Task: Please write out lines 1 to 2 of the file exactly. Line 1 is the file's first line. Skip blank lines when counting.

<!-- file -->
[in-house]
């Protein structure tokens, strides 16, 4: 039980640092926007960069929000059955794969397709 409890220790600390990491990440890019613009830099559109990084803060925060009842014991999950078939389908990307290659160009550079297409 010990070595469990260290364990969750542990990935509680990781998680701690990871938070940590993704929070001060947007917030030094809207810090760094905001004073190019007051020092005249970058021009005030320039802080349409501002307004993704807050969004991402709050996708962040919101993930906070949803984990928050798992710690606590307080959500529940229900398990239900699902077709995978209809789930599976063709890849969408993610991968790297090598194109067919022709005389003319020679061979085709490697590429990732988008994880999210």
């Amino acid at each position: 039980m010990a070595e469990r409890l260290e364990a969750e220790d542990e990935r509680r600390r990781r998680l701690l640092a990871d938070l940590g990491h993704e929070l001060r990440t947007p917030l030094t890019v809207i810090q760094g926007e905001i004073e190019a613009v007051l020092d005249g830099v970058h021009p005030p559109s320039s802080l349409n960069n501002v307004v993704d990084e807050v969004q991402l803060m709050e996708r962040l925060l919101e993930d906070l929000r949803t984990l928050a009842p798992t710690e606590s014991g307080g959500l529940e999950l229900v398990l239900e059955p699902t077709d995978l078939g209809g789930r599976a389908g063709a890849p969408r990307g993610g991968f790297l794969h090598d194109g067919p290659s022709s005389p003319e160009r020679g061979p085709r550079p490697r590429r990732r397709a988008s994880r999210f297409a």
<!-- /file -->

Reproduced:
[in-house]
């Protein structure tokens, strides 16, 4: 039980640092926007960069929000059955794969397709 409890220790600390990491990440890019613009830099559109990084803060925060009842014991999950078939389908990307290659160009550079297409 010990070595469990260290364990969750542990990935509680990781998680701690990871938070940590993704929070001060947007917030030094809207810090760094905001004073190019007051020092005249970058021009005030320039802080349409501002307004993704807050969004991402709050996708962040919101993930906070949803984990928050798992710690606590307080959500529940229900398990239900699902077709995978209809789930599976063709890849969408993610991968790297090598194109067919022709005389003319020679061979085709490697590429990732988008994880999210």